Aug 13, 2016

Interview with Kelley

Did you see my review of Kelley's book? Do you want to get a copy? Just follow her!

Kelley on BookBub: Death by Diploma on BookBub

Kelley's Interview 

When did you realize that you wanted to become a writer?
I am book obsessed—have been since I was three years old. It has always seemed like such a natural progression, from being obsessed with reading stories to want to dissect them and want to create some of my own. New obsession!

Is being an Author all you dreamed of, or did it just happen?
I feel like my life all around just happened, just keeps happening, and yes it is all I ever dreamed of. I work hard to keep it happening, though. I mean, once it starts. If that even makes sense.

What was the very first thing you ever wrote?
 I used to be really into writing the captions for my high school yearbook, but I didn’t get really into fiction writing until I had a Creative Writing class in college. The professor, Charles Clerc, liked this SciFi story I wrote and even wanted me to enter it in an L. Ron Hubbard Science Fiction short story contest! I didn’t win the contest, but by then it was too late—I’d caught the bug!

What was the inspiration for your book? 
My father was a voracious reader and a lifetime learner, who by the age of 32 hadn’t figured out what to do with his hundreds of college credits that had never turned into any kind of degree. He asked my mother, who was his girlfriend at the time, what he oughta do with his life. She said, ‘Well, how many books do you have?’ He said, ‘I dunno…five thousand?’ ‘Why don’t you open a store?’ was her response.
So he did—in 1966 he opened one of the first used bookstores (I call him the ‘inventor’ of the used bookstore.) He ran the bookstore for 40 years and always forwent some of his sales to bring his favorite books home to my mother, my sister and me. No question about it, the mysteries, thrillers and spy games were his favorites, and consequently became mine.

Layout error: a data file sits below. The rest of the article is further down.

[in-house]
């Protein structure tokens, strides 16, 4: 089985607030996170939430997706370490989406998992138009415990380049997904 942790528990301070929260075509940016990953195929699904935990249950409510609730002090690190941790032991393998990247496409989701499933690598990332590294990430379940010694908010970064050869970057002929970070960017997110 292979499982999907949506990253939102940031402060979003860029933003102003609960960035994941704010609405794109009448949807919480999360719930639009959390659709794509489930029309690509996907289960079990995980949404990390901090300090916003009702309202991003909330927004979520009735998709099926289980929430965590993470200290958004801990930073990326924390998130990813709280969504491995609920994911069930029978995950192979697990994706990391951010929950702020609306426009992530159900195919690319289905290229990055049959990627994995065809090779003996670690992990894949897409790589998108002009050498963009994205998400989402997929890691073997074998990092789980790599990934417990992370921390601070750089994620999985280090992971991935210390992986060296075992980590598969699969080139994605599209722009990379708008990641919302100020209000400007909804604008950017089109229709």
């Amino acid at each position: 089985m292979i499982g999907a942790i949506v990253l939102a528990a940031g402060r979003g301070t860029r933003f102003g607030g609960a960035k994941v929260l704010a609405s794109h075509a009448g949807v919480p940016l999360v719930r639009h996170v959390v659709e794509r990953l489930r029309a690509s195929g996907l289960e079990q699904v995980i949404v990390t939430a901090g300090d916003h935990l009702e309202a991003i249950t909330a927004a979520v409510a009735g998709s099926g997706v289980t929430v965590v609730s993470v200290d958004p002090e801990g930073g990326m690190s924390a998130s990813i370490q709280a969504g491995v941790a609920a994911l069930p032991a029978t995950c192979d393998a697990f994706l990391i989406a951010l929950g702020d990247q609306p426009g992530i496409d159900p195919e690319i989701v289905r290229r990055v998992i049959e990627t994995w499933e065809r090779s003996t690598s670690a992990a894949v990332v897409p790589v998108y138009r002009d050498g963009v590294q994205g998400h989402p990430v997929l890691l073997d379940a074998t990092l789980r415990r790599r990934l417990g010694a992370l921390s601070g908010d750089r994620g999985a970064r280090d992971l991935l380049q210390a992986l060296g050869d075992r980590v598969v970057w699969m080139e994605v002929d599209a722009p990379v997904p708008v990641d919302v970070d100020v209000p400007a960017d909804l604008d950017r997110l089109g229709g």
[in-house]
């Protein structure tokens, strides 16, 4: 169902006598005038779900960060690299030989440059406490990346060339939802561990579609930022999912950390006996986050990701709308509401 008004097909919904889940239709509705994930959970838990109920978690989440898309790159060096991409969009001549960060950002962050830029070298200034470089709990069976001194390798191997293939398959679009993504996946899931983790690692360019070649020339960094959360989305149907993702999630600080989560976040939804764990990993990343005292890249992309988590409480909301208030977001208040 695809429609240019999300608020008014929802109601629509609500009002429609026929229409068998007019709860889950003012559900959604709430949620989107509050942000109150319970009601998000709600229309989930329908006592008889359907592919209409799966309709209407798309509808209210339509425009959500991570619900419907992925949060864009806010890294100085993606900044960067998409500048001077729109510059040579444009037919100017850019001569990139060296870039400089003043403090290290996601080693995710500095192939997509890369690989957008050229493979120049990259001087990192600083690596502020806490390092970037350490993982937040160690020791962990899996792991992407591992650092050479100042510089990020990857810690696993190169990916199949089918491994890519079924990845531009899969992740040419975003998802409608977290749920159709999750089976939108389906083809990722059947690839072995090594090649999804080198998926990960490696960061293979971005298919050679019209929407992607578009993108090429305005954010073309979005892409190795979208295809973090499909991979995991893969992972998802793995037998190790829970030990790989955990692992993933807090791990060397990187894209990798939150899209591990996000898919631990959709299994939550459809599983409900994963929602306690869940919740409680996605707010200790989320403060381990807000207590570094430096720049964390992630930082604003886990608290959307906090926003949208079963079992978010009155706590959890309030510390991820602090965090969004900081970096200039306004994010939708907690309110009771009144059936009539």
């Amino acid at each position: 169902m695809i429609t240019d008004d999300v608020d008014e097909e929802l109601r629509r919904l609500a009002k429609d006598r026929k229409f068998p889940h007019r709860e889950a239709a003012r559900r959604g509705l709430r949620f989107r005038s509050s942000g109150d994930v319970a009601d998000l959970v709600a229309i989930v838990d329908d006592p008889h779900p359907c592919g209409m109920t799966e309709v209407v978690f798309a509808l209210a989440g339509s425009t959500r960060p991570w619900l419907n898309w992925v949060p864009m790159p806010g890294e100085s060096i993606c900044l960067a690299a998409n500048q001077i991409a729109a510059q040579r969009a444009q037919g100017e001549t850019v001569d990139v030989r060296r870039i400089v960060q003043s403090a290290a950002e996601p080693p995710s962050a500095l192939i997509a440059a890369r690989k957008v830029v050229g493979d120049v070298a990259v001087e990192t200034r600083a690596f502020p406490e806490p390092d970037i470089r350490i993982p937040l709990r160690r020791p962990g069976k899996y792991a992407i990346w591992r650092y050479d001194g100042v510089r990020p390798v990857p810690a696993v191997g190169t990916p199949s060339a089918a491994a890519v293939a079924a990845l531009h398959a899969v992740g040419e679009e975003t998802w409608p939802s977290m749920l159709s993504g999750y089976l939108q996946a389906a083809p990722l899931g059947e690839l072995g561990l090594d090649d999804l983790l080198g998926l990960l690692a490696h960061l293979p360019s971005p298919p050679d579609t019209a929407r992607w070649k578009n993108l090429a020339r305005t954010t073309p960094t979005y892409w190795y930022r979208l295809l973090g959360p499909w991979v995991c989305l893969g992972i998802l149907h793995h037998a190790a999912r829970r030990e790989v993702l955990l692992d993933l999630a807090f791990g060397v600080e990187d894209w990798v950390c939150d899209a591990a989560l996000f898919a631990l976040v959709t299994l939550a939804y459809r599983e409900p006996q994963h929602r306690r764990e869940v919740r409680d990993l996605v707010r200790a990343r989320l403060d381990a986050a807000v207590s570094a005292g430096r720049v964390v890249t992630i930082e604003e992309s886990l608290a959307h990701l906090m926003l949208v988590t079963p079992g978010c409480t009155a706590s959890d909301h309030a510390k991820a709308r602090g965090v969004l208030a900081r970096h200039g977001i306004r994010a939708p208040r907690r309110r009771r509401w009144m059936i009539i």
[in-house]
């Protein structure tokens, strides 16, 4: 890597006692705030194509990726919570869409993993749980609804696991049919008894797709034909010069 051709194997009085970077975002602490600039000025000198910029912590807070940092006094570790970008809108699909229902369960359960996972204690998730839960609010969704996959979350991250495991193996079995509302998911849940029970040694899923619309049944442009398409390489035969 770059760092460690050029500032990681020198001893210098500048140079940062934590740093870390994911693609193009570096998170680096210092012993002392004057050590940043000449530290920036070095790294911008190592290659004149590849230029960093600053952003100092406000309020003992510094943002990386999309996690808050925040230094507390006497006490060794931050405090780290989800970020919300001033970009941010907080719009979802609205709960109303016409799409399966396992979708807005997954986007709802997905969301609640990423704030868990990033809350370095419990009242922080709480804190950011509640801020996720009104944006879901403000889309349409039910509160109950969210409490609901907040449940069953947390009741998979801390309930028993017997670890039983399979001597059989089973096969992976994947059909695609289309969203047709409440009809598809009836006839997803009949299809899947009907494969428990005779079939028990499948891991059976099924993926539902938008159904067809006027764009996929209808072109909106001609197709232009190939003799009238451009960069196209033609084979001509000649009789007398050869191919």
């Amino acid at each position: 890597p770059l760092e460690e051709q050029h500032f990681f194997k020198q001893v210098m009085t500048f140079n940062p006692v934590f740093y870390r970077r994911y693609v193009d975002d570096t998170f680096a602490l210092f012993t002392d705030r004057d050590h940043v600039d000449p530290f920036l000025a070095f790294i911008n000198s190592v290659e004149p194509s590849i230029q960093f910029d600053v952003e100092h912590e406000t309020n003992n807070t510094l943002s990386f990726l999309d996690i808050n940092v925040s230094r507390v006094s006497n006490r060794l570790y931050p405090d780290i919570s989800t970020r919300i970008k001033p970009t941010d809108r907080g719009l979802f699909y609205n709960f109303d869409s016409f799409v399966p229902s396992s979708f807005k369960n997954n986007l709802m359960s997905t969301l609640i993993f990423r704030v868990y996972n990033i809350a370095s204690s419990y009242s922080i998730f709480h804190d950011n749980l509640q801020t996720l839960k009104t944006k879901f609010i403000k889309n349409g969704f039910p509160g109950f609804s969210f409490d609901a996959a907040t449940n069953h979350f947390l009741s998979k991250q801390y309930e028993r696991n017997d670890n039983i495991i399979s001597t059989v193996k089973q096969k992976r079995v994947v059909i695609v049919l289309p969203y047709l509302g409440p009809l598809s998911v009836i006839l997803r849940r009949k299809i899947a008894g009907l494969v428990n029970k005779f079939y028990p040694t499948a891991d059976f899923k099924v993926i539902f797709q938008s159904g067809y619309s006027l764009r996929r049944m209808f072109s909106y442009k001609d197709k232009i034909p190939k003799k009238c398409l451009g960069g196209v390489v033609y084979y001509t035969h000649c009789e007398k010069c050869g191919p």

One time he brought me a book from his new favorite series—Harlan Coben’s Myron Bolitar books. I think it was Drop Shot. I resisted this series for a while because Myron is a failed professional basketball player and sports agent, and I don’t like sports and considered myself too artsy to care. I’m now married to a baseball coach and have two sports-obsessed sons, so you can take that irony all the way to the corner of your office and have a big laugh over it. I certainly did. 
Anyway, I finally read the book, and I was hooked. I couldn’t figure out the ending right away, I loved Myron and Win, it was suspenseful and fun and I laughed all the way through it. I loved it! And I wanted to do it! I immediately wanted to tell a story that did all those things. So I emailed Harlan. I emailed Harlan, told him how much I loved his book and how much I wanted to write one. Believe it or not, he wrote me right back! His advice was to “just do it” and he gave me the title of Anne Lamott’s fantastic book on writing Bird by Bird. 
So I did. I mean, it’s not like I sat down the next day and then three months later I had a book, but I didn’t have an outline or a story board, or anything like that. I had the main characters vis-à-vis my life and the failed screenplay, and I knew who got killed and basically why he was killed and who killed him, but the rest happened in the story as it appeared.
 I’ve heard this makes me a ‘Pantser.’ Pantzer? Someone who writes stories in a basically disorganized way but eventually a story comes out. The other type of writer is called a ‘Plotter’, and in a lot of ways I’m jealous of this type of writer, in the same way I’m jealous of all the Supermoms at my sons’ elementary school—the ones who are the room moms for each of their always-three-or-more-children and who make sure the house is clean before the maid arrives. I’m envious of that level of organization: I bought a beautiful pink three-ring binder, complete with pockets for each of my characters, with the intention of filling the pages with information on each character, journals from each POV, and the pockets with pictures from magazines representing setting, characters or story ideas. The binder is still sitting, empty and pristine, next to my printer. So there you go.